The McGuinty government yesterday announced it would address the power supply problem by taking the only sensible course of action available to it: refurbishing laid-up reactors at the Bruce nuclear plant, and building two new reactors at an existing site, probably Darlington
The Liberals thereby became the first North American government in decades to take a firm decision on nuclear power. This is a huge step toward Kyoto, bigger by far than any measure taken in any other North American jurisdiction.
In doing so, the Liberals have incurred the wrath of Greenpeace, the Ontario Clean Air Alliance, and other anti-nuclear, anti-coal groups, who have promised an earth-shaking debate.
I can’t wait.
So far, the anti-nuclear environmentalist contribution to the Ontario electricity debate has been long on politically correct platitudes about renewable and alternative forms of generation coupled with conservation, and short on credible plans for filling the ten-thousand-megawatt gap between electricity demand and supply. There has been almost no regard for actual, believable numbers—either in terms of the amounts of electricity Ontarians need to continue living as an advanced, industrial society in a middle-latitude climate, or the greenhouse gas (GHG) emissions associated with electricity generation.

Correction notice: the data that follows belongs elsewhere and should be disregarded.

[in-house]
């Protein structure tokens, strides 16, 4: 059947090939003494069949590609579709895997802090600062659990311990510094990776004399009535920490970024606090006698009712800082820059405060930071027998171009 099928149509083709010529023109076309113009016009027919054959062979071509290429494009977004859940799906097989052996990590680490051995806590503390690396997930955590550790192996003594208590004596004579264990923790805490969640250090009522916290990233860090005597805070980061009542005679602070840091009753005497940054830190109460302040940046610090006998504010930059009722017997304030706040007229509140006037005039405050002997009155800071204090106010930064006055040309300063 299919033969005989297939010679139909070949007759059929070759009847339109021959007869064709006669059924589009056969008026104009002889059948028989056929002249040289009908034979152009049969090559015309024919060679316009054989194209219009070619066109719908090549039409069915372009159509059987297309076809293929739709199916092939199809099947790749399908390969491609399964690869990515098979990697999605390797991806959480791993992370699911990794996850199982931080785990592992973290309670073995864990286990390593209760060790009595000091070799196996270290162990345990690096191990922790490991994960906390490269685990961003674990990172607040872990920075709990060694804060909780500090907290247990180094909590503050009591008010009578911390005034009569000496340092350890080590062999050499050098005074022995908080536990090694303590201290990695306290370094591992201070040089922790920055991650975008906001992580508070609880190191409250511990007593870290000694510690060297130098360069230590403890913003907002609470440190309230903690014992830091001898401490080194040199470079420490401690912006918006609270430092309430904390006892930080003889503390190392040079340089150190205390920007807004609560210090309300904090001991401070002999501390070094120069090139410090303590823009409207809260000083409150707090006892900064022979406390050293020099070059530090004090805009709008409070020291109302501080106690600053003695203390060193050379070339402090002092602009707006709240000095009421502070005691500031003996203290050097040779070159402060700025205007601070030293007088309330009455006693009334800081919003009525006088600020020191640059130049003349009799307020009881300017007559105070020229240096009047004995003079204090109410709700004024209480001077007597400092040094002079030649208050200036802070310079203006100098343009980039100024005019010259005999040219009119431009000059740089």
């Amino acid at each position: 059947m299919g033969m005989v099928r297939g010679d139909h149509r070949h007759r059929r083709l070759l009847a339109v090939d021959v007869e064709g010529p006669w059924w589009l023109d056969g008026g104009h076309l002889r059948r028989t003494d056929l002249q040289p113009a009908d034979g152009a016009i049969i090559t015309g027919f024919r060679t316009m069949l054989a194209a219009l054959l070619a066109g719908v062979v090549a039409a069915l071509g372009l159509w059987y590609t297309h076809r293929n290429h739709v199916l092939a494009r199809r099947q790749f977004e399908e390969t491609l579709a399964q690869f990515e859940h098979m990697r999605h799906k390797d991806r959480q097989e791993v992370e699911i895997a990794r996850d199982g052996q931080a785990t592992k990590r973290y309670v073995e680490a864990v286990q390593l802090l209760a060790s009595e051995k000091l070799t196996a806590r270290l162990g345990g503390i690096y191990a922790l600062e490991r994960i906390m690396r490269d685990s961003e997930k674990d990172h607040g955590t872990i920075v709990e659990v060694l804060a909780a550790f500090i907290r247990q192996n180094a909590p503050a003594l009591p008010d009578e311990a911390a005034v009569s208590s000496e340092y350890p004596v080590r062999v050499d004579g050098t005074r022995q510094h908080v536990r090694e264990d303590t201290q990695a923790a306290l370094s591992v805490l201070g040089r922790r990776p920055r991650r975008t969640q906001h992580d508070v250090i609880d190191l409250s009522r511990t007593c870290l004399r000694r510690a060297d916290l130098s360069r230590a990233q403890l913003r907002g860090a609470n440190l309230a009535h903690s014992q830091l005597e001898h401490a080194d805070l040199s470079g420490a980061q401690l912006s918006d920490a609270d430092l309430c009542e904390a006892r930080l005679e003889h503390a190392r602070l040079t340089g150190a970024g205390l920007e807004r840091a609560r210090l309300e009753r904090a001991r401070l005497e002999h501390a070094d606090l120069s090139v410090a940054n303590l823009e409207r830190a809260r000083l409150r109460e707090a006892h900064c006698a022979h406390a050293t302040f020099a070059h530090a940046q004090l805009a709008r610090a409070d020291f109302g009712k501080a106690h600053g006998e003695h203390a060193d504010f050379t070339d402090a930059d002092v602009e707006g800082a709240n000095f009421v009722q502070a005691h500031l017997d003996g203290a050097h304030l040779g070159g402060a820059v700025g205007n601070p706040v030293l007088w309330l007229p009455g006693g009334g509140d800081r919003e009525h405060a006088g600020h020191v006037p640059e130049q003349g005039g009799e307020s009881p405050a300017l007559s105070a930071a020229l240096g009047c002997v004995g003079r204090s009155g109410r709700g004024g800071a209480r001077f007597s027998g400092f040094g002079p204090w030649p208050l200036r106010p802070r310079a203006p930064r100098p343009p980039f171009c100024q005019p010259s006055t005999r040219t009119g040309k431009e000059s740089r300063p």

In such a void, anybody can say anything—and they have. But now that the battle is well and truly joined, we’ll see which arguments stand and which collapse from their own internal contradictions.
The anti-nuke, anti-coal crowd is about to find out they can’t suck and blow at the same time. This is a shame. While they played an important role in the effort to get Canada to sign the Kyoto Treaty, mainstream environmentalists have failed utterly to come up with a workable plan to implement it.
The Ontario government yesterday presented a plan that will reduce emissions from electricity by millions of tonnes per year. The supposedly pro-Kyoto environmental movement promised to fight it tooth and nail. Go figure.